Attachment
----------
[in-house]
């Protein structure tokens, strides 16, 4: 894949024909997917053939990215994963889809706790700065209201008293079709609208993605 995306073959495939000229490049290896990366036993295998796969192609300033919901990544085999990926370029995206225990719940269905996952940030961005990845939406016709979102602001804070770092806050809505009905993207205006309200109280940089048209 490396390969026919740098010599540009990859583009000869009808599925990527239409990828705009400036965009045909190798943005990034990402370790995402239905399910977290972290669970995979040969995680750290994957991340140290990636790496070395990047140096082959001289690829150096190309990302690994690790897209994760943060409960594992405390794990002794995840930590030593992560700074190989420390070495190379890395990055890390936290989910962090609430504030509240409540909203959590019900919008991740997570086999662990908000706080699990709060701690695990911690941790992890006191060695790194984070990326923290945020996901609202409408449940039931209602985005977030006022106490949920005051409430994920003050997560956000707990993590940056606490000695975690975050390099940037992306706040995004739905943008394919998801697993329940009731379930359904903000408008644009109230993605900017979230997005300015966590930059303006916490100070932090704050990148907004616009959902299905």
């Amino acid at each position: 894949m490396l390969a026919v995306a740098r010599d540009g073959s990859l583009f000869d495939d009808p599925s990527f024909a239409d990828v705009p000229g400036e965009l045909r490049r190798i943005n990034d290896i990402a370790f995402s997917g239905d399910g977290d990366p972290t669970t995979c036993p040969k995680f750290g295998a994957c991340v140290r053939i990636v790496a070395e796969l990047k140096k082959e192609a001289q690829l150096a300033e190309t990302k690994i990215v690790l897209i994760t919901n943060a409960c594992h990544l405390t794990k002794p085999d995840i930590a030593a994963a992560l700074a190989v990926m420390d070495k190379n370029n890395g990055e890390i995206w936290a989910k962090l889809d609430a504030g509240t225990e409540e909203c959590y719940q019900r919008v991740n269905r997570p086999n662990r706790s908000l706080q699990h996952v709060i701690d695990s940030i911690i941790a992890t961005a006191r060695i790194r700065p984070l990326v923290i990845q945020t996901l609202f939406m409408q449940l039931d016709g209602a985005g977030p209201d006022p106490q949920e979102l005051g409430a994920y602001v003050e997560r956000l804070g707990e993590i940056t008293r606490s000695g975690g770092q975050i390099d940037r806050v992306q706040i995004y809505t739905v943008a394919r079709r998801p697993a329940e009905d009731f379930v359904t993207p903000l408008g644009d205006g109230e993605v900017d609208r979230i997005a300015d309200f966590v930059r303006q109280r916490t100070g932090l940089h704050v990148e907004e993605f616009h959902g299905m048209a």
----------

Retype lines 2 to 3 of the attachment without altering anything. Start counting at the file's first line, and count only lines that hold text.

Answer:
């Protein structure tokens, strides 16, 4: 894949024909997917053939990215994963889809706790700065209201008293079709609208993605 995306073959495939000229490049290896990366036993295998796969192609300033919901990544085999990926370029995206225990719940269905996952940030961005990845939406016709979102602001804070770092806050809505009905993207205006309200109280940089048209 490396390969026919740098010599540009990859583009000869009808599925990527239409990828705009400036965009045909190798943005990034990402370790995402239905399910977290972290669970995979040969995680750290994957991340140290990636790496070395990047140096082959001289690829150096190309990302690994690790897209994760943060409960594992405390794990002794995840930590030593992560700074190989420390070495190379890395990055890390936290989910962090609430504030509240409540909203959590019900919008991740997570086999662990908000706080699990709060701690695990911690941790992890006191060695790194984070990326923290945020996901609202409408449940039931209602985005977030006022106490949920005051409430994920003050997560956000707990993590940056606490000695975690975050390099940037992306706040995004739905943008394919998801697993329940009731379930359904903000408008644009109230993605900017979230997005300015966590930059303006916490100070932090704050990148907004616009959902299905």
């Amino acid at each position: 894949m490396l390969a026919v995306a740098r010599d540009g073959s990859l583009f000869d495939d009808p599925s990527f024909a239409d990828v705009p000229g400036e965009l045909r490049r190798i943005n990034d290896i990402a370790f995402s997917g239905d399910g977290d990366p972290t669970t995979c036993p040969k995680f750290g295998a994957c991340v140290r053939i990636v790496a070395e796969l990047k140096k082959e192609a001289q690829l150096a300033e190309t990302k690994i990215v690790l897209i994760t919901n943060a409960c594992h990544l405390t794990k002794p085999d995840i930590a030593a994963a992560l700074a190989v990926m420390d070495k190379n370029n890395g990055e890390i995206w936290a989910k962090l889809d609430a504030g509240t225990e409540e909203c959590y719940q019900r919008v991740n269905r997570p086999n662990r706790s908000l706080q699990h996952v709060i701690d695990s940030i911690i941790a992890t961005a006191r060695i790194r700065p984070l990326v923290i990845q945020t996901l609202f939406m409408q449940l039931d016709g209602a985005g977030p209201d006022p106490q949920e979102l005051g409430a994920y602001v003050e997560r956000l804070g707990e993590i940056t008293r606490s000695g975690g770092q975050i390099d940037r806050v992306q706040i995004y809505t739905v943008a394919r079709r998801p697993a329940e009905d009731f379930v359904t993207p903000l408008g644009d205006g109230e993605v900017d609208r979230i997005a300015d309200f966590v930059r303006q109280r916490t100070g932090l940089h704050v990148e907004e993605f616009h959902g299905m048209a």